Duke of York notes ‘need for beauty’ in built environment as he becomes patron of Royal Fine Art Commission Trust
Prince Andrew has signalled his intention to follow elder brother Prince Charles in becoming a high-profile champion for “good design”, in a move likely to prompt trepidation among architects.
The royal, who is eighth in line to the throne, has been revealed as the new patron of the Royal Fine Arts Commission Trust – which advises the government on public amenity and aesthetics and promotes public awareness of high-quality design.
More than three decades after Charles notoriously savaged Ahrends Burton & Koralek’s proposed National Gallery extension as a “monstrous carbuncle on the face of a much-loved and elegant friend” - in a speech to the RIBA - the Duke of York’s new appointment is unlikely to be a source of cheer in the profession.
Comments from Andrew flagged by the trust to mark his new role appear to reference the government’s creation of the Building Better, Building Beautiful Commission from which latter-day bête noire Roger Scruton was sacked last month.
“The care shown by the Royal Fine Art Commission had its roots in the work of Prince Albert, my great-great-great-grandfather, who chaired its nineteenth century predecessor,” he said.
“His aesthetic sense, insistence on the highest standards and attention to detail inspire me today. I am proud to become patron of The Royal Fine Art Commission Trust in 2019, as we mark the bicentenary of the birth of Prince Albert, at a time when there is a resurgence of interest in the need for beauty in our environment.”
Andrew’s comments came from the foreword to new book Design Champion: A History of The Royal Fine Art Commission and were written to mark his association with the trust. The book outlines the trust’s role in encouraging good design in the 20th century.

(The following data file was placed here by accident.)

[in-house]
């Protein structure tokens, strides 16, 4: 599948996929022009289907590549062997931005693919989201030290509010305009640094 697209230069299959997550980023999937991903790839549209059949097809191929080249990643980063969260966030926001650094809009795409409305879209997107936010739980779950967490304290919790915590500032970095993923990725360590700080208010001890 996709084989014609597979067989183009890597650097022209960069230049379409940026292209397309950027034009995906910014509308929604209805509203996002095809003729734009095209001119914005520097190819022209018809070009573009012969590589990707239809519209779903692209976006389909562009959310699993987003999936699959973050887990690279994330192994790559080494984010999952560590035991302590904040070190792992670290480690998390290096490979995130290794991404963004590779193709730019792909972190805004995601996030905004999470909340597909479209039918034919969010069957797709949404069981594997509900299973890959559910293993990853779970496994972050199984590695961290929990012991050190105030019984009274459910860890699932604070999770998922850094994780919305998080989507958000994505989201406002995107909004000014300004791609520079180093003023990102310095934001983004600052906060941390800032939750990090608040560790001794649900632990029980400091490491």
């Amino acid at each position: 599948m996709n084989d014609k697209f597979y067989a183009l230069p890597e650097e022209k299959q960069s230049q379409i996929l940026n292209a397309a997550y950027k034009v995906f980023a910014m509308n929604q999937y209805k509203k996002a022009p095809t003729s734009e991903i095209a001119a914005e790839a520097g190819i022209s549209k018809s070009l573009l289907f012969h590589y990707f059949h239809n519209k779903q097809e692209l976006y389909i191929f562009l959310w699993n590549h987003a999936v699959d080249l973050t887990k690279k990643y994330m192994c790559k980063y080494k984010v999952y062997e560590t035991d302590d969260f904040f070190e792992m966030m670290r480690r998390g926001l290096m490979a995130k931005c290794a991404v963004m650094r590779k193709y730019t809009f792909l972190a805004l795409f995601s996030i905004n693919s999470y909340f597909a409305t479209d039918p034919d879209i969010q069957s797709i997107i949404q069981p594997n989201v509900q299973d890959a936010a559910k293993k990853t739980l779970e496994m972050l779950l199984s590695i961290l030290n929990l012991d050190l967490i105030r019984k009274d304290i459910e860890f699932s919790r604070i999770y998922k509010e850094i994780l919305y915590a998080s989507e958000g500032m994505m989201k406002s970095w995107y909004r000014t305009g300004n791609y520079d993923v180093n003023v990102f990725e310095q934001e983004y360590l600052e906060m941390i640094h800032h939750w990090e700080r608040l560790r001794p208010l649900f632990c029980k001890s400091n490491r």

The Royal Fine Art Commission Trust was set up in 1987 to work alongside the second Royal Fine Art Commission which in 1999 was succeeded by Cabe, itself now subsumed into the Design Council.
The trust’s president is Norman Foster and its chair is writer and honorary RIBA fellow Stephen Bayley.
Bayley said the trust was “delighted” to be working with Andrew to “spread awareness” of how well-designed buildings and places benefited everyone. He also insisted that the charity would not shirk from championing aesthetics whatever the economic climate.
“RFACT is not afraid to discuss beauty,” he said. “The more so since there is a growing disparity between the levels of beauty in rich and poor areas> Because aesthetic deprivation cannot be quantified does not mean it does not exist.
“We believe that better design is good for the spirit, the culture and the economy. We will do what we can ensure that is understood, appreciated and acted upon wherever possible.”
>> Also read: Prince Charles ‘impoverished architectural discourse’
Housing secretary James Brokenshire created the Building Better, Building Beautiful Commission last year as part of a drive to reduce public opposition to new development in parallel with the government’s target of ramping up the delivery of new homes to 300,000 units a year.
The philosopher Scruton was sacked from his role as commission chair following an interview with the New Statesman magazine which portrayed him as holding antisemitic and Islamophobic views.
Brokenshire subsequently said he regretted the way Scruton had been sacked. Nicholas Boys Smith is interim chair of the commission.